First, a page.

Women in Early American Religion, 1600-1850 explores the first two centuries of America's religious history, examining the relationship between the socio-political environment, gender, politics and religion. Drawing its background from women's religious roles and experiences in England during the Reformation, the book follows them through colonial settlement, the rise of evangelicalism, the American Revolution, and the second flowering of popular religion in the nineteenth century.
Tracing the female spiritual tradition through the Puritans, Baptists and Shakers, Westerkamp argues that religious beliefs and structures were actually a strong empowering force for women.
'Its analysis of the changing interaction of women and religion suggests approaches and paradigms that are worthy of being tested by scholars throughout the North Atlantic world and beyond.' - Social History Bulletin1n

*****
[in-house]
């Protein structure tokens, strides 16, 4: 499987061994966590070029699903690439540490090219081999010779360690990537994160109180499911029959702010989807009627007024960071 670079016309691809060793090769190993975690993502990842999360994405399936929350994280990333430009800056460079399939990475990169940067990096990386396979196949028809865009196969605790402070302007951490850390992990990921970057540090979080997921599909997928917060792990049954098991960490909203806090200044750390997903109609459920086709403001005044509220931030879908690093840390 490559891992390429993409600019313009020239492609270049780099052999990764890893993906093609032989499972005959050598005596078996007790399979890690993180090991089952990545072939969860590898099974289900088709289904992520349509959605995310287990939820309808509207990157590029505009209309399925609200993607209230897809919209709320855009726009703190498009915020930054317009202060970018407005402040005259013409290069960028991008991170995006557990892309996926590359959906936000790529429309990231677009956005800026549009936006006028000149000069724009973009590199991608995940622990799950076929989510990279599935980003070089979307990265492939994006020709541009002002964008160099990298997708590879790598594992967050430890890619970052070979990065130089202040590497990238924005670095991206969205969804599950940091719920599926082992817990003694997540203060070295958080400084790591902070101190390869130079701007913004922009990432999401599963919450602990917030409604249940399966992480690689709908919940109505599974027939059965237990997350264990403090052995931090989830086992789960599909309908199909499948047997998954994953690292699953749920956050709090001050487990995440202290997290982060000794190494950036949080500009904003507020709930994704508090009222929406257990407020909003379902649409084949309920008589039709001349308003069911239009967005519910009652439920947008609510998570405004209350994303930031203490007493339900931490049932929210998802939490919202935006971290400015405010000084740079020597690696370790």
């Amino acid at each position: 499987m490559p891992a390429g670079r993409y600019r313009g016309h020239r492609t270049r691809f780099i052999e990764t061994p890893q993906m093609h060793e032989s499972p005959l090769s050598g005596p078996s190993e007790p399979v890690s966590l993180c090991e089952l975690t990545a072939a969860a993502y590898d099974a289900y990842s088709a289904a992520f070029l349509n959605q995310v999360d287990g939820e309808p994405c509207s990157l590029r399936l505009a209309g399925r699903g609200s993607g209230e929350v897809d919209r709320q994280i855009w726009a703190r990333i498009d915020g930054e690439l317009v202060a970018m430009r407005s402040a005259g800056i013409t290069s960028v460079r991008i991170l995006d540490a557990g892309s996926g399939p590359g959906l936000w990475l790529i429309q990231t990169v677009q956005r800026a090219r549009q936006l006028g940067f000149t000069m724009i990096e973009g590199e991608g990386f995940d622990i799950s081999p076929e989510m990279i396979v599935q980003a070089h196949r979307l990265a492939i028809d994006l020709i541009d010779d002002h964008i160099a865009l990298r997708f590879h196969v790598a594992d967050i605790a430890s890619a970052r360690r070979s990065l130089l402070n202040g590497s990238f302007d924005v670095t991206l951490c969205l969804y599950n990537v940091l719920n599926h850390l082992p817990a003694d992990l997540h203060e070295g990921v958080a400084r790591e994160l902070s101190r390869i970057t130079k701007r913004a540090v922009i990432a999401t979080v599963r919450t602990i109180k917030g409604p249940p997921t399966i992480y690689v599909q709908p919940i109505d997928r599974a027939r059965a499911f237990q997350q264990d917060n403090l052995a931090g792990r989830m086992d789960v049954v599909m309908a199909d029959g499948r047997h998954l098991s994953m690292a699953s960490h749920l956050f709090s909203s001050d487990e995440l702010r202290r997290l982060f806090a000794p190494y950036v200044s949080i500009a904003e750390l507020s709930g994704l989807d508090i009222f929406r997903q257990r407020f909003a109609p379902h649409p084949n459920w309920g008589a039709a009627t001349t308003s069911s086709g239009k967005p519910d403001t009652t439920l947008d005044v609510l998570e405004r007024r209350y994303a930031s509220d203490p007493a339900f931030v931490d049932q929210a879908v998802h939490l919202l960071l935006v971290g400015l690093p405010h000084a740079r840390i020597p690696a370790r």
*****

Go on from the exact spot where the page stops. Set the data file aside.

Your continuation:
'An excellent introduction to the recent literature dealing with its subject, while shedding valuable new light on the experience of women in the early modern period.' - Ecclesiastical History
'Written in clear prose with convincing arguments, Women and Religion in Early America supplies scholars with a useful and timely resource.' - Janet Moore Lindman, Rowan University
'Catherine A. Breckus's excellent monograph is the first to explore a forgotten worl of female evangelists.' - American Studies